The most famous video sharing website YouTube has generated a neologism youtuber. Curiously the term, which has become very popular in recent years, is not yet present in dictionaries apart from few ...
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1answer
51 views

What is a good word for the permission of a complementary state of affairs?

Suppose that it is permitted to do not-p. What would be a good word for characterising p? Would it be reasonable to say that p is "contramitted"? Could we, alternatively, perhaps say that p is ...
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2answers
87 views

An antonym for 'sought-after'

Whenever describing something that is seldom looked for or desired I often verbalise it with "ill sought after" without hesitating. (ignore that ill is its own word, the trouble I'm having writing it ...
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0answers
118 views

What is the name of the era for Queen Elizabeth II?

Given the Elizabethan era and the Victorian era, and the duration of Queen Elizabeth II's reign of Great Britain, it seems likely that there will be an era named for her. What is that name? Is there ...
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0answers
171 views

What does “uber-word” mean?

This question came up at Is "act like a mensch" too localized for ELU readers (U.S. and/or British English)? Uber-word came up in this exchange: English has always welcomed foreign ...
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10answers
538 views

Non-pejorative word/phrase for “social justice warrior”

The term "social justice warrior" appears to have been coined as a pejorative term, and Urban Dictionary defines it thus: A pejorative term for an individual who repeatedly and vehemently ...
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8answers
2k views

Single word for a self-confessed traveler who constantly talks about his travels regardless of the audience interest, circumstance or relevence?

What would be a good single word for a self-confessed traveler who constantly talks about his travels, rattling off place names ("Oh that one time in Timbaktu....", "Thank you for the coffee! Speaking ...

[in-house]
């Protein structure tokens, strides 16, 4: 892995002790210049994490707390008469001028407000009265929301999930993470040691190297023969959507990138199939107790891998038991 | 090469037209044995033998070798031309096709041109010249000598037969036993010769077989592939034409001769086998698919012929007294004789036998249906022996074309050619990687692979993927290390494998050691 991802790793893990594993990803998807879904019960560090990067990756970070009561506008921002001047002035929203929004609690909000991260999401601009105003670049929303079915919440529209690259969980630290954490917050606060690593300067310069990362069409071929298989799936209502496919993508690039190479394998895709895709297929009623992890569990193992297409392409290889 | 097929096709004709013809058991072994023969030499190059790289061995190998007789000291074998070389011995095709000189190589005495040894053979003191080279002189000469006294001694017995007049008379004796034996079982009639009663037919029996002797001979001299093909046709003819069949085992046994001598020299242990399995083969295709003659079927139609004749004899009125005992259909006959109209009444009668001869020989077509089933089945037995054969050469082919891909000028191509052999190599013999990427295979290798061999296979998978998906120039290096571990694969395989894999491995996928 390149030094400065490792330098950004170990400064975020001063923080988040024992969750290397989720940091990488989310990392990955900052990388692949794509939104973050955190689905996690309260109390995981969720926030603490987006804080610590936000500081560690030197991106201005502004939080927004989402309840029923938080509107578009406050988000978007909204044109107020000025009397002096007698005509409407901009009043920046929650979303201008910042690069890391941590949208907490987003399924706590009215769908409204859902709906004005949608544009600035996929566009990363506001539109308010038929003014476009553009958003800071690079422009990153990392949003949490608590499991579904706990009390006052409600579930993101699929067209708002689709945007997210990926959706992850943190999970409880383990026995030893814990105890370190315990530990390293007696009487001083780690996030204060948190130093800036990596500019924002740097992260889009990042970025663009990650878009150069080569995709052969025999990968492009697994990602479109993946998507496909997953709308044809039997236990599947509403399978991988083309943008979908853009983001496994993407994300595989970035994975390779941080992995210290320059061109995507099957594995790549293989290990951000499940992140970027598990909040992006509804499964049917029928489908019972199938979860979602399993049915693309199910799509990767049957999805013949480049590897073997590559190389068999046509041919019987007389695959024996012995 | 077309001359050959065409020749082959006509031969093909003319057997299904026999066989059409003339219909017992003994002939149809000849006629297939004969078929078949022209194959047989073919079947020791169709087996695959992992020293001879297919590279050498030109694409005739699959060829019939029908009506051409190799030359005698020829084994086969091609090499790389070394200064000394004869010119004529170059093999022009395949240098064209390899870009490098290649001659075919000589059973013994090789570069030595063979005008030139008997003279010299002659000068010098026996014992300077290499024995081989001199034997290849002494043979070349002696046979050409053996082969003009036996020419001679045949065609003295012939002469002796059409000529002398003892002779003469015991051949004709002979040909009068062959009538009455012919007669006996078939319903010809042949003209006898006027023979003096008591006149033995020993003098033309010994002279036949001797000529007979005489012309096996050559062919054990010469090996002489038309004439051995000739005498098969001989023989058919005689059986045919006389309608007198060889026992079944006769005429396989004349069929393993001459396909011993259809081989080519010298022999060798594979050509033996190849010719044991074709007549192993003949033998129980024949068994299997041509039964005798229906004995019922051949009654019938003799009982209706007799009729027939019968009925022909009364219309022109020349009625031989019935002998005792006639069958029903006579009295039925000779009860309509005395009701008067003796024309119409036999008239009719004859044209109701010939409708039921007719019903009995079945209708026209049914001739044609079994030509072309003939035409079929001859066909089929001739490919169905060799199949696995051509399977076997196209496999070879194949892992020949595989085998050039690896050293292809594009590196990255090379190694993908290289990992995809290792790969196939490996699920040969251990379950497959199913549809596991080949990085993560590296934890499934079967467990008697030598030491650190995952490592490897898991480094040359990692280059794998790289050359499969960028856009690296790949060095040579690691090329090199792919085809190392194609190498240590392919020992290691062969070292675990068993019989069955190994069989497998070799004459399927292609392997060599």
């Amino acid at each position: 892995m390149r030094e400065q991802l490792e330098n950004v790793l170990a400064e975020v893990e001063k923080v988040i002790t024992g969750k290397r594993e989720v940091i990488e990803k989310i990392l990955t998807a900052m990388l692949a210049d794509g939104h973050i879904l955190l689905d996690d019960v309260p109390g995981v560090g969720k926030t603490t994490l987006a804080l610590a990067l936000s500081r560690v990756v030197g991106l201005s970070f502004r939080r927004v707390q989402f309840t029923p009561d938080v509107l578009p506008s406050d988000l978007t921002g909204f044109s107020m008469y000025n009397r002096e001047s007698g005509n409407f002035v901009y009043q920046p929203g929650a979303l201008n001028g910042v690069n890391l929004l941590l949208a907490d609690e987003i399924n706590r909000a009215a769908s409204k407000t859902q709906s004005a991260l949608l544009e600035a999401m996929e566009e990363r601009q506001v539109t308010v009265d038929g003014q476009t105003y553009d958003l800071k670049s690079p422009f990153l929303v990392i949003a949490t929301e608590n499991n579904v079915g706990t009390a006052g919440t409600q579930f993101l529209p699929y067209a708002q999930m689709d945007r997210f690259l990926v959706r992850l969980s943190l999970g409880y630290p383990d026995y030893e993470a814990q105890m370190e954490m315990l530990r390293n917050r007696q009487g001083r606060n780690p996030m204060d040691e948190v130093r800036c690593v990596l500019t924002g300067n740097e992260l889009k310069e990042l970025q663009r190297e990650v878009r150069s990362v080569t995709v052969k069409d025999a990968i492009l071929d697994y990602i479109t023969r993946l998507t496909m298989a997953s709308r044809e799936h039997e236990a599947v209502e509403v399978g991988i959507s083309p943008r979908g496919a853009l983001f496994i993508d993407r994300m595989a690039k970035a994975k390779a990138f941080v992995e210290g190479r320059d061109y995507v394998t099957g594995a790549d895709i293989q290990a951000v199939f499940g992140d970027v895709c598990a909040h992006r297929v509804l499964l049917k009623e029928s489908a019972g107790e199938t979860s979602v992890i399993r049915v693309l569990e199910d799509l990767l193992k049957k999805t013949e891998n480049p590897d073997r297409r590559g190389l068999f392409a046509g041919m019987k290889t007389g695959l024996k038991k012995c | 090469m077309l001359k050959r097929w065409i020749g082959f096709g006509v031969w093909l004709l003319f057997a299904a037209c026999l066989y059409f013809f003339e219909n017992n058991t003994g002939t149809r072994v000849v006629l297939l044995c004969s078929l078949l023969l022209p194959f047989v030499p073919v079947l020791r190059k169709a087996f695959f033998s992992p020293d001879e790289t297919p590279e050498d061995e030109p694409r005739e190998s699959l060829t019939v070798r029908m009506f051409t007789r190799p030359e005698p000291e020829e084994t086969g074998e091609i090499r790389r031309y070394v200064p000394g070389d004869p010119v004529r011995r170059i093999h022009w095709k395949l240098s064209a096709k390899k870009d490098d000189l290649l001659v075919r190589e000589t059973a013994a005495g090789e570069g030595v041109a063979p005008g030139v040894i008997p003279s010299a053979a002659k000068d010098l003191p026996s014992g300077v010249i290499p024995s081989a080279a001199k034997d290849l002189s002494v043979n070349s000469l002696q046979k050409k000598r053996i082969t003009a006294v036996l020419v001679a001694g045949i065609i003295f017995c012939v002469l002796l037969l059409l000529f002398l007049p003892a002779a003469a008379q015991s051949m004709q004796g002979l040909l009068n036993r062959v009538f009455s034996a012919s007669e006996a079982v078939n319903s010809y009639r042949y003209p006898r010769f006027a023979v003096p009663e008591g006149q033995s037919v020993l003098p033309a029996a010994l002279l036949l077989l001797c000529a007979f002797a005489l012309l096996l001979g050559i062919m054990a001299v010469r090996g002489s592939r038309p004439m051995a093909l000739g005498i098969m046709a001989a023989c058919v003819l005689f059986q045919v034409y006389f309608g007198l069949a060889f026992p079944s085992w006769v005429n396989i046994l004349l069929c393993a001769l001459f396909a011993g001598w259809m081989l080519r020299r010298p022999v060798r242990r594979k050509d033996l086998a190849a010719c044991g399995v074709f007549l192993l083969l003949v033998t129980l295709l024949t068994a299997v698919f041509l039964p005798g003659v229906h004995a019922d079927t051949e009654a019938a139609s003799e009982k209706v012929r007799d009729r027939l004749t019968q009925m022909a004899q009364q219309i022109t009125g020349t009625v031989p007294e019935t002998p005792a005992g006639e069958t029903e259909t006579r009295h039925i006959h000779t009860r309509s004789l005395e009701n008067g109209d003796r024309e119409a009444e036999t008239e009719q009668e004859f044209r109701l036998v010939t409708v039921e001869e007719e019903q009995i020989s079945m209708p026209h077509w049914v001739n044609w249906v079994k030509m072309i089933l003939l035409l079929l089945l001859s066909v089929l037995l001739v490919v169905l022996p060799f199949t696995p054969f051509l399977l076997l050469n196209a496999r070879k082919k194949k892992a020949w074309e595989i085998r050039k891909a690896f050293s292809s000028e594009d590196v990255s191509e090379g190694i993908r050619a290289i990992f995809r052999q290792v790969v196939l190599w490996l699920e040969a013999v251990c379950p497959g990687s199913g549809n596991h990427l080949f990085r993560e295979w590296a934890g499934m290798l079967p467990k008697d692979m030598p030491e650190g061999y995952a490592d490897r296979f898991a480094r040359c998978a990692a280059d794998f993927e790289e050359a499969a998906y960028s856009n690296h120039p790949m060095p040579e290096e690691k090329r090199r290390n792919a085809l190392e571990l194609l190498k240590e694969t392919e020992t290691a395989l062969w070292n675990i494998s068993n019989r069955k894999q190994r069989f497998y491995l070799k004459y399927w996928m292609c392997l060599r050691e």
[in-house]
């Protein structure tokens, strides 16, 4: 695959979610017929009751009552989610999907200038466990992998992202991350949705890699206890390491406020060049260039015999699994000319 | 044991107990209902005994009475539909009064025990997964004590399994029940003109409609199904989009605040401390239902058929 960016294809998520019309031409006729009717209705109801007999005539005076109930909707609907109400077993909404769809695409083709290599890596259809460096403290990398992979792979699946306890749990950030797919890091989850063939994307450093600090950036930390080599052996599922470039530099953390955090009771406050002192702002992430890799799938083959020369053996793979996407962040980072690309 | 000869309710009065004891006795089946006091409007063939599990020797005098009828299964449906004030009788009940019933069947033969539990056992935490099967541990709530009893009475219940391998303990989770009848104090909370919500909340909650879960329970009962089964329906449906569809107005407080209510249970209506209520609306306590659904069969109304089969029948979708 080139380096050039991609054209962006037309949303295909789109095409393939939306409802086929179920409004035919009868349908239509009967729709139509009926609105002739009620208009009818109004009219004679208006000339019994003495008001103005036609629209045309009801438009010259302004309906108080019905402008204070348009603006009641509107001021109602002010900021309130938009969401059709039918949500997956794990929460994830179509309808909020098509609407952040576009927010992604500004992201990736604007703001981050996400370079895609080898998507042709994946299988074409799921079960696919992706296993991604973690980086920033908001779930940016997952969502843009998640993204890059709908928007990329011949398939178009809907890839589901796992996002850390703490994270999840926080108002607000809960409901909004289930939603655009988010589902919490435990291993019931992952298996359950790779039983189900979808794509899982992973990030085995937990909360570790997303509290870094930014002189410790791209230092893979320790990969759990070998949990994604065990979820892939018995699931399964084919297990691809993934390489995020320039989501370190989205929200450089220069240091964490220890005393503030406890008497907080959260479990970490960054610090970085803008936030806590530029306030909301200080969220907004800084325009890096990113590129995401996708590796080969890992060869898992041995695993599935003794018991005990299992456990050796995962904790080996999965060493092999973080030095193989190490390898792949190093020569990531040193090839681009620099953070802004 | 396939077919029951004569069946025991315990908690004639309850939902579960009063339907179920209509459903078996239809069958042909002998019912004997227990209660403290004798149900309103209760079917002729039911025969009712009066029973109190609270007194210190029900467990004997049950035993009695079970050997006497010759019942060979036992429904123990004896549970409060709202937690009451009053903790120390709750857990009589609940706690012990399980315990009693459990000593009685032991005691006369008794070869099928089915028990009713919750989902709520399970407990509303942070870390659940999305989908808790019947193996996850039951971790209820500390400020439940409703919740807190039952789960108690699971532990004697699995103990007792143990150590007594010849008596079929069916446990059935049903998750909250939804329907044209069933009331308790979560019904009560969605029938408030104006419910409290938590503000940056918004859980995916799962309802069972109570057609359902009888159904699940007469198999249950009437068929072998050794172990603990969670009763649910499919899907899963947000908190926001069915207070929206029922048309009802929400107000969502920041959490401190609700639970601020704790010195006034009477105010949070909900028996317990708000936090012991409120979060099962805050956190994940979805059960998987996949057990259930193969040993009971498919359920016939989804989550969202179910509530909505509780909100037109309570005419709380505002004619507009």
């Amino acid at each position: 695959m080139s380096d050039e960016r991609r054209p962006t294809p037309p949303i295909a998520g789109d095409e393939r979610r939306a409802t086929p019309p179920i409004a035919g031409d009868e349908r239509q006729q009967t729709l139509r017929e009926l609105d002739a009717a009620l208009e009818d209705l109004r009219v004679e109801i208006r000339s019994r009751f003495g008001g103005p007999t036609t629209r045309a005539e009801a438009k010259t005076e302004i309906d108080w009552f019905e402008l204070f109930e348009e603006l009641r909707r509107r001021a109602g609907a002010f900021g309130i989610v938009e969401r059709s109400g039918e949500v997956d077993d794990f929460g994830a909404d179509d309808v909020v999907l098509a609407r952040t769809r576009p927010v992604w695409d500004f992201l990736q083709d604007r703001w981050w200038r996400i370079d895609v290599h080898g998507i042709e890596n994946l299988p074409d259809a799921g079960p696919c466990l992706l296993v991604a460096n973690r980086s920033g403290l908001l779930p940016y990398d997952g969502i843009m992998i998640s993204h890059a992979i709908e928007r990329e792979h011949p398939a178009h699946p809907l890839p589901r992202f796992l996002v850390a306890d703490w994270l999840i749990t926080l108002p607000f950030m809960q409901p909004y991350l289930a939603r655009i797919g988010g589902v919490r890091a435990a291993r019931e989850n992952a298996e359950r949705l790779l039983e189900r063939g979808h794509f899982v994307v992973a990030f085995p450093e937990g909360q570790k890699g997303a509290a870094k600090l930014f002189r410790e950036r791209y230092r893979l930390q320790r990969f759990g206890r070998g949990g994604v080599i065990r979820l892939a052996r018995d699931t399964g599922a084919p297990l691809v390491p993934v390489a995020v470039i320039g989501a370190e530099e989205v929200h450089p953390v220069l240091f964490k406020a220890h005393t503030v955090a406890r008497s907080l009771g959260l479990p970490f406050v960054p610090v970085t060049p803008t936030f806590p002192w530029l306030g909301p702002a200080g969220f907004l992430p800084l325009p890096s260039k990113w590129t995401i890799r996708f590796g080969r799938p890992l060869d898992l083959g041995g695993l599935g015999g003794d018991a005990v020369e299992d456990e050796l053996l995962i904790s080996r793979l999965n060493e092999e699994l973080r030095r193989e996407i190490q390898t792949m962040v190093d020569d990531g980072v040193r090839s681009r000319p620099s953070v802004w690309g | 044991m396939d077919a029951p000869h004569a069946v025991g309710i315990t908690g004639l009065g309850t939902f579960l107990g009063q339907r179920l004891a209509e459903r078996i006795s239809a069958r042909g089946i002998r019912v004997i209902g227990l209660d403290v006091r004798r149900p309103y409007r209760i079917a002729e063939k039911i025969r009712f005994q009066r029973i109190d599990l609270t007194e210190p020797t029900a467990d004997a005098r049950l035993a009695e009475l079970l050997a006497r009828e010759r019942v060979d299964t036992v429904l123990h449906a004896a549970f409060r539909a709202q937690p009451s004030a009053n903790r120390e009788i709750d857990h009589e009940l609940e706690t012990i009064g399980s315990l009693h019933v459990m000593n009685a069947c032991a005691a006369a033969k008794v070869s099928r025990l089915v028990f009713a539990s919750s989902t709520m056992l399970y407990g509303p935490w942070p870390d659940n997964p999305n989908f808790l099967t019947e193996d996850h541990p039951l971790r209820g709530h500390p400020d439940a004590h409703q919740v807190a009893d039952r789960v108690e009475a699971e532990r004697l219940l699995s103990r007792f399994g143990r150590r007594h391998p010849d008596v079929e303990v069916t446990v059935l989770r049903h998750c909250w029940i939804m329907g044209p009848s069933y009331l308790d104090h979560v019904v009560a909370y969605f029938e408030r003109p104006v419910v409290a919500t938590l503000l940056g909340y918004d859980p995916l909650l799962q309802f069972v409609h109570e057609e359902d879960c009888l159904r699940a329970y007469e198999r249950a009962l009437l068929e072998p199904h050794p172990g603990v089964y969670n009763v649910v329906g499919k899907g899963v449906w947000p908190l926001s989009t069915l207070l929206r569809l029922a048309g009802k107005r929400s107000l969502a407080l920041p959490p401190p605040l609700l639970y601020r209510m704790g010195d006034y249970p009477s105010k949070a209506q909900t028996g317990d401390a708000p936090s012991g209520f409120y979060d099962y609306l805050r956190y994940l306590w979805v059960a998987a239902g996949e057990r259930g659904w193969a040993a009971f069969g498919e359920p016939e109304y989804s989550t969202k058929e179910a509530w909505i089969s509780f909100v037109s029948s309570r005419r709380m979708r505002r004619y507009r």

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1answer
88 views

How to use the word “magistricide”?

I’m having a bit of trouble using the word magistricide in context. I’m leaning towards using the word suicide as reference, but I’m still not sure if it’s correct. So given the model of “a failed ...
2
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1answer
85 views

Is there a word for people who have shared the same locality?

A "contemporary" is someone who has lived at the same time (more-or-less, anyway) as another person. e.g., Bret Harte (1836-1902) can be said to have been a contemporary of Mark Twain (1835-1910). ...
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2answers
84 views

Product name for service that manages connections [closed]

Looking for a word or catchy phrase that captures the meaning of "connection management". I work for a web-based company that manages APIs (API's are the connective tissue of the Internet of Things). ...
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2answers
412 views

Is “lexophilia” a word?

I've been using the word "lexophilia" for years, but only just realized that it might not actually be in popular use at all. I've even had heated arguments with fellow pedants over the veracity of ...
3
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3answers
176 views

Word for someone ignorant of, but not expected to be knowledgeable about, something

A discussion arose in our office which brought about remembrance of an old term used by William F. Buckley, Jr. — from his old National Review days — in his "Word of the Day." We can't find the term ...
2
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2answers
89 views

Subtrahendum/Subtrahenda

We are familiar with addendum (and addenda), which we take directly from Latin to mean "something (or things) added" This is used especially in regard to written work such as books. Today I was ...
3
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1answer
241 views

Can some words of constructed languages be neologisms as well? [closed]

Recently I have found that words such as hobbit, quidditch even Khaleesi are used in the everyday language when not referring to the books and films they were invented for in the first place. Can they ...
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1answer
137 views

Neoclassical Neologisms [closed]

Could anybody give me a few interesting examples of neologisms of Latin or Greek origin, or containing affixes from Latin or Greek which are popular nowadays but haven't entered the dictionaries yet? ...
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2answers
286 views

Sapiosexual without the sexual connotation

I have been hearing the word "sapiosexual" referring to a person attracted to another because of the mental abilities, but attracted not in a sexual way, and I believe "sapiosexual" isn't the most ...
2
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2answers
179 views

-gate, and gamergate

I have always understood the phrase ____-gate to refer to a controversy or conflict. For example, deflate-gate was the hubbub around whether the Patriots intentionally deflated balls during the AFC ...